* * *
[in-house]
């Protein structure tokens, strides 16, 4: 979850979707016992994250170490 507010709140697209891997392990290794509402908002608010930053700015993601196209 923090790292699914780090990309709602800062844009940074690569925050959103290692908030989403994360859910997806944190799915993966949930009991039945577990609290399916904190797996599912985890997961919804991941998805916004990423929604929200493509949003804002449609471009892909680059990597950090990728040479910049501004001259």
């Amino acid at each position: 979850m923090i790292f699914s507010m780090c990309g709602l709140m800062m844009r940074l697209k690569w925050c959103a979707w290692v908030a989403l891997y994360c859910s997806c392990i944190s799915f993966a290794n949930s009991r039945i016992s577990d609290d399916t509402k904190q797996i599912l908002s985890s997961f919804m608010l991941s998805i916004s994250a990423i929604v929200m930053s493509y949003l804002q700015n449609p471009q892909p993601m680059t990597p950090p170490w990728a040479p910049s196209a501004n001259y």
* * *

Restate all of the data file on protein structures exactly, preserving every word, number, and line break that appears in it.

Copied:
[in-house]
């Protein structure tokens, strides 16, 4: 979850979707016992994250170490 507010709140697209891997392990290794509402908002608010930053700015993601196209 923090790292699914780090990309709602800062844009940074690569925050959103290692908030989403994360859910997806944190799915993966949930009991039945577990609290399916904190797996599912985890997961919804991941998805916004990423929604929200493509949003804002449609471009892909680059990597950090990728040479910049501004001259």
């Amino acid at each position: 979850m923090i790292f699914s507010m780090c990309g709602l709140m800062m844009r940074l697209k690569w925050c959103a979707w290692v908030a989403l891997y994360c859910s997806c392990i944190s799915f993966a290794n949930s009991r039945i016992s577990d609290d399916t509402k904190q797996i599912l908002s985890s997961f919804m608010l991941s998805i916004s994250a990423i929604v929200m930053s493509y949003l804002q700015n449609p471009q892909p993601m680059t990597p950090p170490w990728a040479p910049s196209a501004n001259y």